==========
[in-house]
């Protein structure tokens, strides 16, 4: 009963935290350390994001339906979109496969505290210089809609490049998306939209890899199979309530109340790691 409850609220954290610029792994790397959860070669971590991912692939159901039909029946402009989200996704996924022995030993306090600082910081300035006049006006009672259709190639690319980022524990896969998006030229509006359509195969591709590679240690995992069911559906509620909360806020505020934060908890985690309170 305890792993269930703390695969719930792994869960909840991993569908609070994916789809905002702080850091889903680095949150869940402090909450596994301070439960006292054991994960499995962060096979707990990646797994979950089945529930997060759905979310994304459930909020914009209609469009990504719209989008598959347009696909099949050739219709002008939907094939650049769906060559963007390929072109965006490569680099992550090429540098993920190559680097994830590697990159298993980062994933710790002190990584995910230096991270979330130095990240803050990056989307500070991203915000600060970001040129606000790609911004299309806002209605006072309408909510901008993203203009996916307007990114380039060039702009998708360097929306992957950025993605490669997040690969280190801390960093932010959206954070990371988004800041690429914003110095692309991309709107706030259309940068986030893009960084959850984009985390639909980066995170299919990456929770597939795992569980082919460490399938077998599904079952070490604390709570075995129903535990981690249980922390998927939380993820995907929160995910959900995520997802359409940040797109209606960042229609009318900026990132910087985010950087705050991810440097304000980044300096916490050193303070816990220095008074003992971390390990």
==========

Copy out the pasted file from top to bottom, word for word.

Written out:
[in-house]
């Protein structure tokens, strides 16, 4: 009963935290350390994001339906979109496969505290210089809609490049998306939209890899199979309530109340790691 409850609220954290610029792994790397959860070669971590991912692939159901039909029946402009989200996704996924022995030993306090600082910081300035006049006006009672259709190639690319980022524990896969998006030229509006359509195969591709590679240690995992069911559906509620909360806020505020934060908890985690309170 305890792993269930703390695969719930792994869960909840991993569908609070994916789809905002702080850091889903680095949150869940402090909450596994301070439960006292054991994960499995962060096979707990990646797994979950089945529930997060759905979310994304459930909020914009209609469009990504719209989008598959347009696909099949050739219709002008939907094939650049769906060559963007390929072109965006490569680099992550090429540098993920190559680097994830590697990159298993980062994933710790002190990584995910230096991270979330130095990240803050990056989307500070991203915000600060970001040129606000790609911004299309806002209605006072309408909510901008993203203009996916307007990114380039060039702009998708360097929306992957950025993605490669997040690969280190801390960093932010959206954070990371988004800041690429914003110095692309991309709107706030259309940068986030893009960084959850984009985390639909980066995170299919990456929770597939795992569980082919460490399938077998599904079952070490604390709570075995129903535990981690249980922390998927939380993820995907929160995910959900995520997802359409940040797109209606960042229609009318900026990132910087985010950087705050991810440097304000980044300096916490050193303070816990220095008074003992971390390990």